Muscle contractions induce interleukin-6 mRNA production in rat skeletal muscles
Article first published online: 12 AUG 2004
The Journal of Physiology
Volume 528, Issue 1, pages 157–163, October 2000
How to Cite
Jonsdottir, I. H., Schjerling, P., Ostrowski, K., Asp, S., Richter, E. A. and Pedersen, B. K. (2000), Muscle contractions induce interleukin-6 mRNA production in rat skeletal muscles. The Journal of Physiology, 528: 157–163. doi: 10.1111/j.1469-7793.2000.00157.x
- Issue published online: 12 AUG 2004
- Article first published online: 12 AUG 2004
- (Received 3 April 2000; accepted after revision 27 June 2000)
- 1The present study explored the hypothesis that interleukin-6 (IL-6) might be locally produced in response to skeletal muscle contractions and whether the production might reflect the type of muscle contraction performed. Rats were anaesthetized and the calf muscles of one limb were stimulated electrically for concentric or eccentric contractions (4 × 10 contractions with 1 min of rest between the 4 series, 100 Hz). The contralateral muscles served as unstimulated controls. The mRNA levels for IL-6, the glucose transport protein GLUT-4 and β-actin in the rat muscles (white and red gastrocnemius and soleus) were quantified by quantitative competitive RT-PCR.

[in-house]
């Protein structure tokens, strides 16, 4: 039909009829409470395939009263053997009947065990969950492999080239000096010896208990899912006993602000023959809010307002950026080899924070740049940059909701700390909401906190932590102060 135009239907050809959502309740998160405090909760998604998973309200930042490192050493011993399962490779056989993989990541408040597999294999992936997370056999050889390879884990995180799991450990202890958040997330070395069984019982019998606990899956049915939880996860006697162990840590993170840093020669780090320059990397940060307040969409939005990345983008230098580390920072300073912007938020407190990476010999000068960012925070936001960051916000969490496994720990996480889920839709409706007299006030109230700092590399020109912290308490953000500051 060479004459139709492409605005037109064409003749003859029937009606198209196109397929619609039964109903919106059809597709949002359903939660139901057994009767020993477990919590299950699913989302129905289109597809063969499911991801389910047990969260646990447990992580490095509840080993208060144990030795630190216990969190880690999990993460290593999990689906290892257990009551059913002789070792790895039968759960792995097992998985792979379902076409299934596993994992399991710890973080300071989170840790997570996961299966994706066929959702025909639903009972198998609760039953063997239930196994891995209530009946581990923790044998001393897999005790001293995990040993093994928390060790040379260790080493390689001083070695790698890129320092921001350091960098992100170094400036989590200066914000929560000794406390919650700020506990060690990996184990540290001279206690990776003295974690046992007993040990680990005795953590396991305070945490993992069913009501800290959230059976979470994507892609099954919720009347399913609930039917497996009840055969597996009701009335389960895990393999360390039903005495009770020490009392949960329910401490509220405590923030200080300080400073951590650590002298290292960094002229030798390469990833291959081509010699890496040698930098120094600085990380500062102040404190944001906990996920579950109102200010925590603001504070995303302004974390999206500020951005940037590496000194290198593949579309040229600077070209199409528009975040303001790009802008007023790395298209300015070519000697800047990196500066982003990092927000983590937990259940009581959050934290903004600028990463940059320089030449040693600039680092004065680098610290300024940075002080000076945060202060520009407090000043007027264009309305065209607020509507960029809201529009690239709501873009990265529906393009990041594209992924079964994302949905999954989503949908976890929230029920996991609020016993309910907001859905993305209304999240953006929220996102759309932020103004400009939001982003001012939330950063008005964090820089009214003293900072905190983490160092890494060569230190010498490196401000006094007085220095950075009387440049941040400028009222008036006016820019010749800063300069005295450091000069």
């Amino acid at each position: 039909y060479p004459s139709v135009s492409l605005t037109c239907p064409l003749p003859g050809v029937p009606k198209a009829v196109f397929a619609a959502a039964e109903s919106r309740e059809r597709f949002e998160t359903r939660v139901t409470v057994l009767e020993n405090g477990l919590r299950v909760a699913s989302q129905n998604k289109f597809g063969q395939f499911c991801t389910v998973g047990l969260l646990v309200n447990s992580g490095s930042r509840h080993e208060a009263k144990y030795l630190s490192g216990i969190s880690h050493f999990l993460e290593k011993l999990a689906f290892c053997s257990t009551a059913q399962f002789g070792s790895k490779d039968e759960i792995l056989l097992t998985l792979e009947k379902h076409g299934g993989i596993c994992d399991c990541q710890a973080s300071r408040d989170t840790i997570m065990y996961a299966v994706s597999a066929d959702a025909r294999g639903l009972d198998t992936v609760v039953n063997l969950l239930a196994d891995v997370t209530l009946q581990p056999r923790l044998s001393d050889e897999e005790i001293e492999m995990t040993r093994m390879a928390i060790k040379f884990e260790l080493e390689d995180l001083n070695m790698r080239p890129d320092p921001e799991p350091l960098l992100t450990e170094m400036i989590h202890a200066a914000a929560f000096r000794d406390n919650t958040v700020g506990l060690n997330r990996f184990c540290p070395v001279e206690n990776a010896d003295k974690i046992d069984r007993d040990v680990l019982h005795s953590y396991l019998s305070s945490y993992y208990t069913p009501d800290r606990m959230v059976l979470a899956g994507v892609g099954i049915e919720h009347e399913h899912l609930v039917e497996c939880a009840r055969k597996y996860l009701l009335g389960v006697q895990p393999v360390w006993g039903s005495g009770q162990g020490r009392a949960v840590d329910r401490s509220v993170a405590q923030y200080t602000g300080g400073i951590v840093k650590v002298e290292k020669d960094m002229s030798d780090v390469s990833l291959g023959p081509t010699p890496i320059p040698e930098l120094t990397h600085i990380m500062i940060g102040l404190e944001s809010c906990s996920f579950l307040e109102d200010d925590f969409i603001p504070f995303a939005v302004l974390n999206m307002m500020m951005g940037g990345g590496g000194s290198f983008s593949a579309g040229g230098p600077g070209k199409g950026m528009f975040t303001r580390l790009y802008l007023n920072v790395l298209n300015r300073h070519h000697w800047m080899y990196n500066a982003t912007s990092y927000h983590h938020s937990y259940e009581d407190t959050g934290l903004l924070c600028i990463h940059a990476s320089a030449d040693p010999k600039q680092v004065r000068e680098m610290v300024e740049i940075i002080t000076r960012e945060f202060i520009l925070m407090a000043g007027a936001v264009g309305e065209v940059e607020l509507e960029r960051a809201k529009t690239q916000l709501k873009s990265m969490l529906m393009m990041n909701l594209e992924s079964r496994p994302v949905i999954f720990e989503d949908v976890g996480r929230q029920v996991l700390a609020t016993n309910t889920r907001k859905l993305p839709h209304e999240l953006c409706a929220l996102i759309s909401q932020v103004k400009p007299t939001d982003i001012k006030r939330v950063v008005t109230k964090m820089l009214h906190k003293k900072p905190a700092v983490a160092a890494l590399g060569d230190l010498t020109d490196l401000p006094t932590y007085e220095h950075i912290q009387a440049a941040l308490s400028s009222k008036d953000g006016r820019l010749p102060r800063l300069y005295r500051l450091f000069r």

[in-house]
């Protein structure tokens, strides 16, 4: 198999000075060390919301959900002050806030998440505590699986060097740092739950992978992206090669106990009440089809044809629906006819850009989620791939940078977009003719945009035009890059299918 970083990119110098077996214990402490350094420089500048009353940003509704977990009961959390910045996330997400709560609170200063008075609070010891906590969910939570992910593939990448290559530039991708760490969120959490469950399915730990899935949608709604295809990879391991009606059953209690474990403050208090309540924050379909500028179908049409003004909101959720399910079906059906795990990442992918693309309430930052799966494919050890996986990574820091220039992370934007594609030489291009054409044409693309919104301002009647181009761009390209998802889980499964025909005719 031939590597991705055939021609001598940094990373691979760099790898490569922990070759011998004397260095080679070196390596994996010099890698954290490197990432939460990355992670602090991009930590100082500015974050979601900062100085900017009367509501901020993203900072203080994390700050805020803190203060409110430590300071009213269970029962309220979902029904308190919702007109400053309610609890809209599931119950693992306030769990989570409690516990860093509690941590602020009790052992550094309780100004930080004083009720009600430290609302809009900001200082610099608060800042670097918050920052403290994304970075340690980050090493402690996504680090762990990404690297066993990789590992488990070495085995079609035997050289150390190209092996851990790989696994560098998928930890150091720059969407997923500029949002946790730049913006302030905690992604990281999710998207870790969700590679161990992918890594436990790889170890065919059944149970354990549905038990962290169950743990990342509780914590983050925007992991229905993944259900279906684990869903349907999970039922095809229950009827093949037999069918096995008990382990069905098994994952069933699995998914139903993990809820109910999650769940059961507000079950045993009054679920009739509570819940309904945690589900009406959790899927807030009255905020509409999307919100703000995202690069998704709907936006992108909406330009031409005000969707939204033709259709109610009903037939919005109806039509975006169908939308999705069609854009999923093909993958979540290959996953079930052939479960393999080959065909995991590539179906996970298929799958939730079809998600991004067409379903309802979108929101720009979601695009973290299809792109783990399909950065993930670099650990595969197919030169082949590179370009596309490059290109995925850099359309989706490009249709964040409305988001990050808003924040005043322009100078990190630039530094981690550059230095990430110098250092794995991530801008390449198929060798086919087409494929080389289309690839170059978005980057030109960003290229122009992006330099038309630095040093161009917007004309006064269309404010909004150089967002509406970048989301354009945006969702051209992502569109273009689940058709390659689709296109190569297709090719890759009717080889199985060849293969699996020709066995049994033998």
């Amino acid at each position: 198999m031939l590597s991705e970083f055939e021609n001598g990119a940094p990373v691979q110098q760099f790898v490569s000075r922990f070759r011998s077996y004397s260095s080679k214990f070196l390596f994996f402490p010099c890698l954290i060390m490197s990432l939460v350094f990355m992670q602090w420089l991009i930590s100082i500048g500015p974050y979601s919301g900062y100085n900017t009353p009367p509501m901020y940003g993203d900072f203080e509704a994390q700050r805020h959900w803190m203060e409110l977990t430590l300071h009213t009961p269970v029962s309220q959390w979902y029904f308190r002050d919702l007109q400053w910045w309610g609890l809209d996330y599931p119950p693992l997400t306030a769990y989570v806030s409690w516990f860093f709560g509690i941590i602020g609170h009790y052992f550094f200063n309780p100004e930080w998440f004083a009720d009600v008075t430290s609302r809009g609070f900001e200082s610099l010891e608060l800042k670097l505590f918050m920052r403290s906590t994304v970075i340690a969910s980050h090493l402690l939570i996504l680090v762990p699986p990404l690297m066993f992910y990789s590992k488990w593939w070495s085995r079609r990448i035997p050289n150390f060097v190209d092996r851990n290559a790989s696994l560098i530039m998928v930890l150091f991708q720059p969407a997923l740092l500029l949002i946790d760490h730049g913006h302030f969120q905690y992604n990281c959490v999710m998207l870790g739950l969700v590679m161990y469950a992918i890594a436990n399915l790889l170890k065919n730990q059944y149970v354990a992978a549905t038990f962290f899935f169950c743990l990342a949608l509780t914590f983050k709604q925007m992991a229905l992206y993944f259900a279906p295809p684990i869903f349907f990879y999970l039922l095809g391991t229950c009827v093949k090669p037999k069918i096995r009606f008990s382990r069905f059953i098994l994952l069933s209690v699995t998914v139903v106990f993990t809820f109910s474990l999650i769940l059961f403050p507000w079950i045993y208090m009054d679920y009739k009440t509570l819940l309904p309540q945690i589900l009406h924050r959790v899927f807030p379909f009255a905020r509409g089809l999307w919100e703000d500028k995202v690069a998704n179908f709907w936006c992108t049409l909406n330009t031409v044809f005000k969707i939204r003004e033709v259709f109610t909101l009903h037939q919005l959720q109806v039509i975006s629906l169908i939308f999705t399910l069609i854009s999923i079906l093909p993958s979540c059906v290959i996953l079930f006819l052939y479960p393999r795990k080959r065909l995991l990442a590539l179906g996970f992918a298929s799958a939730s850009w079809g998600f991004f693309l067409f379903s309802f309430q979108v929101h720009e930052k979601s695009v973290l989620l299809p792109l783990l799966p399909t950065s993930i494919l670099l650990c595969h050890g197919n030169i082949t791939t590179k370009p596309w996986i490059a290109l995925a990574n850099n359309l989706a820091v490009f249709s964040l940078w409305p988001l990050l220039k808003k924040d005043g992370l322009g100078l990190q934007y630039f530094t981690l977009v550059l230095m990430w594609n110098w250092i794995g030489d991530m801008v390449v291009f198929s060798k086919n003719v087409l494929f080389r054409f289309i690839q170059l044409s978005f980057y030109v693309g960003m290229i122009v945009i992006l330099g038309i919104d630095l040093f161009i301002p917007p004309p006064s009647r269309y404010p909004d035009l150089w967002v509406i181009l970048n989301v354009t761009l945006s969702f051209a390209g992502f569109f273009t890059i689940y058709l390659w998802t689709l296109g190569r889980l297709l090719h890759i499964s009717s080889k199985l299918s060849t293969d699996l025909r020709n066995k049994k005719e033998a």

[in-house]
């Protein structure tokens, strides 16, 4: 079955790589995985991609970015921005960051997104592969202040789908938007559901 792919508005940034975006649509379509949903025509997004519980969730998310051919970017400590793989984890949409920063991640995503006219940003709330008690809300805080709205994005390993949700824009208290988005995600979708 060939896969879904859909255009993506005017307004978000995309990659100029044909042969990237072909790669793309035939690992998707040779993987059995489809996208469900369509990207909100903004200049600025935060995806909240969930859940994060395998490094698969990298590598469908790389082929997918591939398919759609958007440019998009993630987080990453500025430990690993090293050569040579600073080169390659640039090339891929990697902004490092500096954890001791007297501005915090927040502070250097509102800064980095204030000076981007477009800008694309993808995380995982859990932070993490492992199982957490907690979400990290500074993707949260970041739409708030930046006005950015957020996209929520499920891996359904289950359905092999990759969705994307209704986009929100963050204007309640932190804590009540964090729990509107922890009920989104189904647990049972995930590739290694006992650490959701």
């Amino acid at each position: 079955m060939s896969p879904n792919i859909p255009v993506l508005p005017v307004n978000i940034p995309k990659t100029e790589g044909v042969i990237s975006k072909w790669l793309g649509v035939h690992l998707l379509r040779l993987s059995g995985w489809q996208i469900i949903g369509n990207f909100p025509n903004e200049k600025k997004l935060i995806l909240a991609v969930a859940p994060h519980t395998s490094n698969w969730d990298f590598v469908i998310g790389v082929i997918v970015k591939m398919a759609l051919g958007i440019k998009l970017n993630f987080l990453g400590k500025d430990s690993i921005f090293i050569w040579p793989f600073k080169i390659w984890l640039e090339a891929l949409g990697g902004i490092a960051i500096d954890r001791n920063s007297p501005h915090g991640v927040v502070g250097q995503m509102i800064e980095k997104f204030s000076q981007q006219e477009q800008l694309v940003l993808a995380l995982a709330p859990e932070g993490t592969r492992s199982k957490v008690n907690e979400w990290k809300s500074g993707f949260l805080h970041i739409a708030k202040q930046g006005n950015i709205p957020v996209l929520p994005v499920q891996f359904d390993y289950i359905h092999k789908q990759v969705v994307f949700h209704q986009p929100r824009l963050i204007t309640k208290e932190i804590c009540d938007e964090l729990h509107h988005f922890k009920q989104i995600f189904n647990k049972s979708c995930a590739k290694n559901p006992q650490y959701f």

- 2The IL-6 mRNA level, measured 30 min after the stimulation, increased after both eccentric and concentric contractions and there were no significant differences in IL-6 mRNA levels between the different muscle fibre types. No significant increase in IL-6 mRNA level was seen in the unstimulated contralateral muscle fibres.
- 3No increase in GLUT-4 mRNA level was detected, indicating that the increase in IL-6 mRNA level was not due to general changes in transcription.
- 4We conclude that IL-6 is locally produced after muscle contraction, with no significant differences between different muscle fibre types. This local production of IL-6 is not due to general changes in transcription, since no changes in the level of GLUT-4 mRNA were found. The fact that increased IL-6 mRNA levels were seen after both concentric and eccentric contractions indicates that the production of IL-6 is not solely due to muscle damage, seen primarily after eccentric exercise.